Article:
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Reportage at a French Blood Establishment blood donation session in Haute-Savoie, France. (Photo by: BSIP/UIG via Getty images)

Building on previous research into aging brains, new research conducted at University of California, San Francisco (UCSF), published in the journal Cell, has discovered that the blood of the young can regenerate the brains of the old. One day, this might enable the creation of therapies to treat age-related diseases such as Alzheimer’s. However, before you go looking for a teenager to harvest blood from, keep in mind that the research has only been tested in mice. However, there is a clinical trial underway by a Monterey, California-based startup known as Ambrosia, where you can attempt to young-down your brain with youthful blood transfusions for a cool $8000.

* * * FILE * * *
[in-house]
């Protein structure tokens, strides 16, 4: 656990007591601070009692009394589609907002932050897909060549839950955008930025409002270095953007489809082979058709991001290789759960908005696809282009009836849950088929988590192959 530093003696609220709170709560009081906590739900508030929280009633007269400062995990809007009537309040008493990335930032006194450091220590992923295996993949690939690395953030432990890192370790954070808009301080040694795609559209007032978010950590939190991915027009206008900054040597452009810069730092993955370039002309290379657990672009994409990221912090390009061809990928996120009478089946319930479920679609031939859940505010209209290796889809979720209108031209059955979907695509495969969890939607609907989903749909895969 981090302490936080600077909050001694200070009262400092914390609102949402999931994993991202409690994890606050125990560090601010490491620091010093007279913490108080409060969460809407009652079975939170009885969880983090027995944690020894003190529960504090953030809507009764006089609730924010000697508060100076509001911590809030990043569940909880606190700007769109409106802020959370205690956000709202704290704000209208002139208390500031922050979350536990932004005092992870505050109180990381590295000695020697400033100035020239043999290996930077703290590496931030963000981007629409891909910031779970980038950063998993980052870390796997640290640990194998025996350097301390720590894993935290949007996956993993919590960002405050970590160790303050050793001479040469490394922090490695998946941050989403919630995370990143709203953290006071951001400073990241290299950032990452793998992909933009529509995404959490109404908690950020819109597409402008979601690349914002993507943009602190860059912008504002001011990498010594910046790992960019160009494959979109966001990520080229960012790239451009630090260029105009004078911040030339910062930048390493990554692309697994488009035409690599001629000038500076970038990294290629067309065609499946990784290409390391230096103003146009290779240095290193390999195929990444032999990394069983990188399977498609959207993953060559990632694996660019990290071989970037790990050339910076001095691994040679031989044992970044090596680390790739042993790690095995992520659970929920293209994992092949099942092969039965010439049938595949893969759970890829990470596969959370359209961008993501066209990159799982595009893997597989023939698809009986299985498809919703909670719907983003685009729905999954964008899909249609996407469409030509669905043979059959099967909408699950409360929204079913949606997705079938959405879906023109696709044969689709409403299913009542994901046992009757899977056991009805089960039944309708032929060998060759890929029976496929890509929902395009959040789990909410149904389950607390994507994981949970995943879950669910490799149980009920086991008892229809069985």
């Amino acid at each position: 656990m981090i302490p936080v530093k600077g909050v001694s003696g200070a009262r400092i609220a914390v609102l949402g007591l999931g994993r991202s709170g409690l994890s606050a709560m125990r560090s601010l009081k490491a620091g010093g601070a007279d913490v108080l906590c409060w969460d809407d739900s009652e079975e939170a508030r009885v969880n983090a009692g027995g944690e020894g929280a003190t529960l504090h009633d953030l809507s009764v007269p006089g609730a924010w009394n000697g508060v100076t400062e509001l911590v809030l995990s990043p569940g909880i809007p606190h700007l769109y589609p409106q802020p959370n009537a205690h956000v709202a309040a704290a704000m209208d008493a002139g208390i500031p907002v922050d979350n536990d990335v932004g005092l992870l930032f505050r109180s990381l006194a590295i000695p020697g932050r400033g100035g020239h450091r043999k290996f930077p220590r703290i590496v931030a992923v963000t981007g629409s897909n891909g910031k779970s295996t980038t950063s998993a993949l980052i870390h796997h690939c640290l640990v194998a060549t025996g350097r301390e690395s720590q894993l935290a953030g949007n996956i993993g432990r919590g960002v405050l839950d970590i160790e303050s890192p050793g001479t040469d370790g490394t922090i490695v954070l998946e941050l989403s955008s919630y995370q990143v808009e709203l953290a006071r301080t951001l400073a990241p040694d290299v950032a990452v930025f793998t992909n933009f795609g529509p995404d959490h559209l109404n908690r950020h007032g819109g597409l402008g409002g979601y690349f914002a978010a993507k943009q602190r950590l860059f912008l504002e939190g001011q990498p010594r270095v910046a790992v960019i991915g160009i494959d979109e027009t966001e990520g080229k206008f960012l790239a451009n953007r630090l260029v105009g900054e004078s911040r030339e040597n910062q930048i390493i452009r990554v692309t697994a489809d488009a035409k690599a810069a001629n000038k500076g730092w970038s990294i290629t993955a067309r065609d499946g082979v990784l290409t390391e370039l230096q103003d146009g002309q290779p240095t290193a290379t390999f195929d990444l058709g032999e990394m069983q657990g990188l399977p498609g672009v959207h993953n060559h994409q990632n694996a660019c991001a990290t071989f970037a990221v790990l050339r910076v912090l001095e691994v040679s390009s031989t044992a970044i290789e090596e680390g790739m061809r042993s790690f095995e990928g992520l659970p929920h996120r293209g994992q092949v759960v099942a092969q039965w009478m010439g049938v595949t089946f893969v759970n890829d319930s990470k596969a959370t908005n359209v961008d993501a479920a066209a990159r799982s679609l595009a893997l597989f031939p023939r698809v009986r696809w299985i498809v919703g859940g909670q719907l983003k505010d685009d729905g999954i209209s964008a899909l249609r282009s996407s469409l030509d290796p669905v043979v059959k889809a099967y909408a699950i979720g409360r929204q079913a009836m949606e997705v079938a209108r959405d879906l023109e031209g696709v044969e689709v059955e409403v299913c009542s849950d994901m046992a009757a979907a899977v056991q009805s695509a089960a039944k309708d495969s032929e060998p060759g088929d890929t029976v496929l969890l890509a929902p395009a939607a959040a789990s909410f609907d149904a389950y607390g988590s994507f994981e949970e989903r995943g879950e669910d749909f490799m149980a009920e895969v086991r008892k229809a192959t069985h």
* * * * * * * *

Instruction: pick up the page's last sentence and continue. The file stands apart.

The UCSF researchers, led by neurobiologist Saul Villeda, drew upon the effects of a recently discovered cellular enzyme known as Tet2 (ten eleven translocation methylcytosine dioxygenase 2), an epigenetic regulator, which makes chemical annotations to parts of DNA that change the activity of many different genes, including some that help prevent cognitive decline in the aging brain. Many of the genes it marks are indicated in increased risks of common age-related health conditions (which also are common killers), such as cancer, cardiovascular disease, and stroke.

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